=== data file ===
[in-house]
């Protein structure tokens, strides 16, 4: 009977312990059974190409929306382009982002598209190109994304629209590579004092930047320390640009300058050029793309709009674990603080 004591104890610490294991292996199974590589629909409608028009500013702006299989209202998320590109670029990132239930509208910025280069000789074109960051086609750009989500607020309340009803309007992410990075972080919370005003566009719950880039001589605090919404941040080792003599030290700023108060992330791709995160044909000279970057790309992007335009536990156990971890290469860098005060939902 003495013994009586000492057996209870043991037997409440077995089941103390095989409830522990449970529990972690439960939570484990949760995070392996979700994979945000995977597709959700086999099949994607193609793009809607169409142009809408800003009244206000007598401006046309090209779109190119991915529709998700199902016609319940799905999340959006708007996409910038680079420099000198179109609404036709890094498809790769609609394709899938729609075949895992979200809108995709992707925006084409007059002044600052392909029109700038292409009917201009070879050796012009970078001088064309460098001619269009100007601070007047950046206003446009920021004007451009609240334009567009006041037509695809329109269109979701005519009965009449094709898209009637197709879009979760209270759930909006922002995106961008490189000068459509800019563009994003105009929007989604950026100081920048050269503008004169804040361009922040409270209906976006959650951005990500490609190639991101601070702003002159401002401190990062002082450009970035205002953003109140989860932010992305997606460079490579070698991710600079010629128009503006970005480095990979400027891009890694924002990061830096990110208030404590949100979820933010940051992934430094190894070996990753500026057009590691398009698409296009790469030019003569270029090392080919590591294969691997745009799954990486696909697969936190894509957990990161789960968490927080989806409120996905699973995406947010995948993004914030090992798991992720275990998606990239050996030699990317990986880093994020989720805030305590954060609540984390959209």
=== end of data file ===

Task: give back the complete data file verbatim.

[in-house]
């Protein structure tokens, strides 16, 4: 009977312990059974190409929306382009982002598209190109994304629209590579004092930047320390640009300058050029793309709009674990603080 004591104890610490294991292996199974590589629909409608028009500013702006299989209202998320590109670029990132239930509208910025280069000789074109960051086609750009989500607020309340009803309007992410990075972080919370005003566009719950880039001589605090919404941040080792003599030290700023108060992330791709995160044909000279970057790309992007335009536990156990971890290469860098005060939902 003495013994009586000492057996209870043991037997409440077995089941103390095989409830522990449970529990972690439960939570484990949760995070392996979700994979945000995977597709959700086999099949994607193609793009809607169409142009809408800003009244206000007598401006046309090209779109190119991915529709998700199902016609319940799905999340959006708007996409910038680079420099000198179109609404036709890094498809790769609609394709899938729609075949895992979200809108995709992707925006084409007059002044600052392909029109700038292409009917201009070879050796012009970078001088064309460098001619269009100007601070007047950046206003446009920021004007451009609240334009567009006041037509695809329109269109979701005519009965009449094709898209009637197709879009979760209270759930909006922002995106961008490189000068459509800019563009994003105009929007989604950026100081920048050269503008004169804040361009922040409270209906976006959650951005990500490609190639991101601070702003002159401002401190990062002082450009970035205002953003109140989860932010992305997606460079490579070698991710600079010629128009503006970005480095990979400027891009890694924002990061830096990110208030404590949100979820933010940051992934430094190894070996990753500026057009590691398009698409296009790469030019003569270029090392080919590591294969691997745009799954990486696909697969936190894509957990990161789960968490927080989806409120996905699973995406947010995948993004914030090992798991992720275990998606990239050996030699990317990986880093994020989720805030305590954060609540984390959209």